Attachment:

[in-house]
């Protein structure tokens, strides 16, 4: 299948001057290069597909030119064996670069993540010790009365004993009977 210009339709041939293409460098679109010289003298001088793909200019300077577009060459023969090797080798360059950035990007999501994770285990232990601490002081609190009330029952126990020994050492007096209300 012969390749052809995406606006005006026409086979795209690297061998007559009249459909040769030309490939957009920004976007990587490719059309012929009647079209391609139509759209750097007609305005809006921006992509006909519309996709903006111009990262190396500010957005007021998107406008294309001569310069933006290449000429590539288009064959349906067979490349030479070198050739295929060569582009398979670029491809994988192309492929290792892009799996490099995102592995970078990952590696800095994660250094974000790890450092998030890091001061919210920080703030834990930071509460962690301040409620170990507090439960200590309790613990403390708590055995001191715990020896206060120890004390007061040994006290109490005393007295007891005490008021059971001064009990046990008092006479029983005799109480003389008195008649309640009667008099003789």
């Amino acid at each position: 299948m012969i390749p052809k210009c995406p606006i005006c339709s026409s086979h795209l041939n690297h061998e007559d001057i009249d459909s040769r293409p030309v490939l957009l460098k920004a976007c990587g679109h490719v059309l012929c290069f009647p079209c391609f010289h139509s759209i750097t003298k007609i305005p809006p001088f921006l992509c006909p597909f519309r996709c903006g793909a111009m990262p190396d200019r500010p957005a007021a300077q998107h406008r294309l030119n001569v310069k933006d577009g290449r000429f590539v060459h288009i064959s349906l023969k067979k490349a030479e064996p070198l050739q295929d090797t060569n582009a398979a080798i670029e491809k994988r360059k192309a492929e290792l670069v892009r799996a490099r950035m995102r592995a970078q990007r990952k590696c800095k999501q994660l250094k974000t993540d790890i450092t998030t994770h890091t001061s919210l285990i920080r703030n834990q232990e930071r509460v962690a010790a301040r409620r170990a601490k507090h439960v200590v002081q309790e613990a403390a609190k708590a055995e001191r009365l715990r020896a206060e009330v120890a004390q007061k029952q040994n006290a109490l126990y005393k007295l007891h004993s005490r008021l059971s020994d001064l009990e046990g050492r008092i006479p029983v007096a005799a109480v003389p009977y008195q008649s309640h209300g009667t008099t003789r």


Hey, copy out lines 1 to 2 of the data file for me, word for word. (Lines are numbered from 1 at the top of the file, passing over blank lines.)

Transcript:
[in-house]
């Protein structure tokens, strides 16, 4: 299948001057290069597909030119064996670069993540010790009365004993009977 210009339709041939293409460098679109010289003298001088793909200019300077577009060459023969090797080798360059950035990007999501994770285990232990601490002081609190009330029952126990020994050492007096209300 012969390749052809995406606006005006026409086979795209690297061998007559009249459909040769030309490939957009920004976007990587490719059309012929009647079209391609139509759209750097007609305005809006921006992509006909519309996709903006111009990262190396500010957005007021998107406008294309001569310069933006290449000429590539288009064959349906067979490349030479070198050739295929060569582009398979670029491809994988192309492929290792892009799996490099995102592995970078990952590696800095994660250094974000790890450092998030890091001061919210920080703030834990930071509460962690301040409620170990507090439960200590309790613990403390708590055995001191715990020896206060120890004390007061040994006290109490005393007295007891005490008021059971001064009990046990008092006479029983005799109480003389008195008649309640009667008099003789």